At the same time, journalists note that ExxonMobil Corporation did not buy oil products directly from the Medvedchuk-Marchenko’s refinery, but from the Swiss company NewCoal Trading. Investigative journalist and editor of the Scanner project portal Mikhail Maglov links the NewCoal Trading company through “Rutek” holding to the family of Gleb Khor, a member of the Russian State Duma for the “United Russia” party. Khor himself has never denied his connection to Rutek. “Schemes” sent an inquiry to the member of the State Duma.
“Schemes” asked ExxonMobil to comment on the purchase of oil products at the Novoshakhtinsk Petroleum Products Plant. Here is the position of the corporation:
“We do not comment on third party statements, speculation, or rumors. ExxonMobil continues to comply with all applicable sanctions. It is the policy of ExxonMobil and its affiliates to comply with all governmental laws, rules, and regulations applicable to its operations within and outside the United States and to conduct those operations to the highest ethical standards. ExxonMobil also expects its suppliers, vendors, and contractors to comply with laws, rules, and regulations applicable to their businesses.”
Medvedchuk has been under U.S. sanctions since 2014. Former U.S. State Department sanctions coordinator Daniel Fried told reporters that the sanctioned individuals were “blocked from having a Western credit card, bank account, check account, financial interests in the West are quite limited, they are frozen.” Simultaneously, commenting on the scheme of selling oil products from a refinery controlled by the Medvedchuks family to the United States, Daniel Fried said that “this is the type of information that the Office of Foreign Assets Control or others can verify.”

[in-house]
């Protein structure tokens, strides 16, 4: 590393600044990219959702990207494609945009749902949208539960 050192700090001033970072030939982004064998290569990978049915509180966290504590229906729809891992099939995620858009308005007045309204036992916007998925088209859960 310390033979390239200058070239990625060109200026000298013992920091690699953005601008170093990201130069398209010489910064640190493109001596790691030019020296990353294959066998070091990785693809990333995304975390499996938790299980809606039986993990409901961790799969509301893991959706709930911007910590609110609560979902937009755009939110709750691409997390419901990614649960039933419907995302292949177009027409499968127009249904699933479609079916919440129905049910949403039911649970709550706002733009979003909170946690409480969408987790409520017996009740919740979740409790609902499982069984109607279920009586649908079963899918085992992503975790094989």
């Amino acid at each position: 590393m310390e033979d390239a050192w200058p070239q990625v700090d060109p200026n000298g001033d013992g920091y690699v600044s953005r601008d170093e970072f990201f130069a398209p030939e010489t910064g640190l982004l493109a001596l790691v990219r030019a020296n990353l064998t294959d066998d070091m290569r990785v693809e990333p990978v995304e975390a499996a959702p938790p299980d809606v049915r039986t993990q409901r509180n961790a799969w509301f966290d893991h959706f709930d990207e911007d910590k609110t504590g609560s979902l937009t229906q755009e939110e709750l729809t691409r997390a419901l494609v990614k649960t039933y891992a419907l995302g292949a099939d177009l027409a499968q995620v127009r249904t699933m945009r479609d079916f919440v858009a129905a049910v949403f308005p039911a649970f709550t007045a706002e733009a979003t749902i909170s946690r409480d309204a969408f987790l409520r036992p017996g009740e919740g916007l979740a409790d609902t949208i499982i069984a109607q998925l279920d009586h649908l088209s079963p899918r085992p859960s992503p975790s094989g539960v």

According to the international company S&P Global, the share of Russian straight-run fuel oil in the U.S. market increased in late 2019 due to the cessation of Venezuela supplies. From November 2019 to June 2020, the company notes that Russia’s share in the semi-finished product supplies to U.S. plants was 58%, i.e., more than 24 million petroleum products barrels. About one-eighth of this volume was made up of supplies from the Medvedchuk-Marchenko family’s refinery, which was reported by “Schemes” journalists.
According to Russian media reports, the Ministry of Economic Development of the Rostov Region supported the refinery locally. In 2019, the Ministry of Energy of the Russian Federation and Novoshakhtinsky refinery had signed an agreement. According to it, the company invests in modernization. In return, it receives a refund of excise duty on oil, which means reducing the tax burden on the refinery and increasing profits.
In 2019, the Medvedchuk-Marchenko’s refinery, according to the Russian state information resource of financial statements, received a record profit compared to several previous years – 3.6 billion rubles.